As far back as August 1995 a majority of MPs (61 to 29) voted against the introduction into Parliament of Michael Laws Death with Dignity Bill.
A 1995 One Network News-Colmar Brunton poll issued found 62% of respondents were in favour of voluntary euthanasia, with 27% opposed and 10% undecided.
Mind you, although a Massey University Department of Marketing mail survey of 1000 New Zealanders, conducted in August and September 2002, found 73% supported assisted suicide for someone with a painful, incurable disease, this was only provided it was a doctor who assisted. NOTE Support dropped to 49% for suicide assisted by someone else, such as a close relative. Massey University (2003)

Such polls suggests the main issue is most certainly not one of gaining general support. Most, if not all, extended families would have been able to point to relatives who had specifically asked for a termination of life to be supported and in many such cases patients have only been able to avoid what appears to them to be avoidable suffering with quiet but technically illegal medical assistance. Most will also know of patients who have died after many months suffering.

Having personally known doctors who have become involved with such cases I understand that the termination method is usually to provide legally prescribed drugs at a maximum allowed level that is likely to lead to enhanced chances of termination eg maximum doses of morphine. In terms of the alternative, it seems to me that to allow relatives to assist in what is currently considered to be a suicide carries considerable risks if only because such non professional assistance may have unintended consequences.

In fact the situation where a hospice is able to provide terminal care, such is the level of support for the patient, that even the Hospice Association does not see the need for assisted termination.

Unfortunately to provide such specialized care is currently not what happens in the majority of end of life cases, and accordingly assisted termination should therefore be seen as a default option if the Government is going to remain unable to require the financial support to provide optimum care for the dying patient. In an ideal world then I would personally favour vastly improved levels of palliative care and would point to the apparent success of the Hospice care system. I suspect the Government will not come up with the required funding and accordingly suggest the next best fall-back position is to allow a medically controlled option of assisted termination but only where expert opinion is that a death with dignity option is not feasible, and where the patient believes assisted termination is the preferred option.

In actuality if it were only the patient’s views to be considered, in the current situation most terminally ill patients face, assuming they were still sufficiently in control of their thoughts and emotions to make such a decision, it would seem that such an assisted termination option seems quite reasonable.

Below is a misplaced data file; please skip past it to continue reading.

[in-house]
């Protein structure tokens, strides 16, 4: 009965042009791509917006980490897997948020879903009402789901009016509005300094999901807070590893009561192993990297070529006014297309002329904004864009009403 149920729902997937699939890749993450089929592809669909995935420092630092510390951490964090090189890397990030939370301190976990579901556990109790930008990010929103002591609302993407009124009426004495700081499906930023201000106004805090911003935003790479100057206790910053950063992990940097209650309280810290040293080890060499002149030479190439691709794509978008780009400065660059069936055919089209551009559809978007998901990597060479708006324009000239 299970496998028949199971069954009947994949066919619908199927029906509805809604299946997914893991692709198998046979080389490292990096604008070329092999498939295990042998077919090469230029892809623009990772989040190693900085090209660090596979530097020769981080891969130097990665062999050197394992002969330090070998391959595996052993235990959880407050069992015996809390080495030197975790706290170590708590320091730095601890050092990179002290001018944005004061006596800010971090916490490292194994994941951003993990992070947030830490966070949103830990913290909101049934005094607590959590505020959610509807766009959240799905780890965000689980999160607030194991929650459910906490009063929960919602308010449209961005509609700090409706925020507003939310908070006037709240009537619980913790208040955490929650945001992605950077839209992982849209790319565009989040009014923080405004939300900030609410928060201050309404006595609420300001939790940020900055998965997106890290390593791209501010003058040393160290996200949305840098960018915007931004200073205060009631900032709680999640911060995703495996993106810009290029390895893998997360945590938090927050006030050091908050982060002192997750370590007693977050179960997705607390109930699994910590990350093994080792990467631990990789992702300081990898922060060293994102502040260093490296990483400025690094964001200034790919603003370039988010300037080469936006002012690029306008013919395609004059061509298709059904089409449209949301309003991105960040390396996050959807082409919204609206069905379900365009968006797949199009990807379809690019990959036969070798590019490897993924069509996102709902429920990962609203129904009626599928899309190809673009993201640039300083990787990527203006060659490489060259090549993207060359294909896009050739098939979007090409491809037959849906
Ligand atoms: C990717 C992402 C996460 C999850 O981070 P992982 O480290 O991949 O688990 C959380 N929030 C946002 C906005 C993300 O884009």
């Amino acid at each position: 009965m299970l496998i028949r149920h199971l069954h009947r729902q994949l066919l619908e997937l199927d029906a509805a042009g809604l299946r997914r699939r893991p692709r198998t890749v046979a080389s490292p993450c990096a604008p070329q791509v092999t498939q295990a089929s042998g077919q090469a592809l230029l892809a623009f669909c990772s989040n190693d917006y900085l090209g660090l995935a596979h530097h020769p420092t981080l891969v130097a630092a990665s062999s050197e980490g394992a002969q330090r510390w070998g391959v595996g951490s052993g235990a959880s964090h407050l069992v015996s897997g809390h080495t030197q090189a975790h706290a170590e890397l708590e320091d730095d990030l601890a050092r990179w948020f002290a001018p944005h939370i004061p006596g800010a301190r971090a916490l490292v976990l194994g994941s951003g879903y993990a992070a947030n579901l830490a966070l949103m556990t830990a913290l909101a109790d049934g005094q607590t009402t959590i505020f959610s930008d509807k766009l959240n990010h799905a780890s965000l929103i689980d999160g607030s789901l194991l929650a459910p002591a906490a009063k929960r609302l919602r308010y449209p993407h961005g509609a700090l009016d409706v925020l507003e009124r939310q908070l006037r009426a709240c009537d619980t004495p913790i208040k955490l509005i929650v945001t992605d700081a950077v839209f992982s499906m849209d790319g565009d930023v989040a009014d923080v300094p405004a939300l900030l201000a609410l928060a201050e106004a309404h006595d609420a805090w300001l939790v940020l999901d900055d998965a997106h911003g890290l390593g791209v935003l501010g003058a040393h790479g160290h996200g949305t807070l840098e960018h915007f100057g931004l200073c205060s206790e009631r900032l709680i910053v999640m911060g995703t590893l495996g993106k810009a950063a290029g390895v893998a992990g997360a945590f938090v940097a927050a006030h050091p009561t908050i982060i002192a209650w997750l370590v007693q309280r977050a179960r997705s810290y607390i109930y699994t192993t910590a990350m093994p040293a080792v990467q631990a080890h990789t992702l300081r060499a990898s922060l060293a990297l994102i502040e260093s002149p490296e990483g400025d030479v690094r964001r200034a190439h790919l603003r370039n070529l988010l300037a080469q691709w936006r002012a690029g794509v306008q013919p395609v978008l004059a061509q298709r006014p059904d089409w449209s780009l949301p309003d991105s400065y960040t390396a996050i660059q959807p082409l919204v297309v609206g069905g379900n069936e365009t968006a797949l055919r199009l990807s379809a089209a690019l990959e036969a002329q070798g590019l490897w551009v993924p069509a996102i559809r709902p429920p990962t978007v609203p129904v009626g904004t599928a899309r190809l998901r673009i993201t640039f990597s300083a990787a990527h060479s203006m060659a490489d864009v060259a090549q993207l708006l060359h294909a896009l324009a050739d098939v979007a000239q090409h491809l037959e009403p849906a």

Where an ethical problem arises, is when the patient is unduly influenced by relatives, medical staff or self appointed moral judges. In my recent past I was indirectly involved with the administration of a Retirement Village where I noticed that some relatives basically wanting the deteriorating patient to die as soon as possible to enable them to get their hands on an estate or to reduce the expenses on an eventual estate.   This should not be glossed over, particularly as in the Netherlands, where mercy killing is allowed, there has been a disturbing rise in the proportion of patients with Alzheimer’s disease, where presumably the decision is made with less concern for the patient’s wishes.

It also seems to me that, not unsurprisingly, some medical staff, are concerned for their personal standing, and in their need to follow the letter of the law, will often put the legality issues first and the well being of the patient’s ability to withstand suffering second.

It seems to me that with the variability that already exists between hospitals and parts of the same of hospitals and the resulting differences in the actions of different doctors and other medical staff I would wonder why legislation does not already allow for what happens in practice. I have also witnessed Church communities assuming their belief system should be the overriding consideration. Where Church views seem lacking in compassion, I suspect that this needs to be pointed out and if necessary, placed in front of some suitably qualified ethical committee for arbitration.

Some deteriorating patients have a horror of becoming totally dependent on carers to attend to personal needs and it is certainly true, that for some conditions, there is a substantial loss of dignity towards the end. Any new legislation should take this issue into consideration and in my view should be part of the assessment of a patient’s request for termination.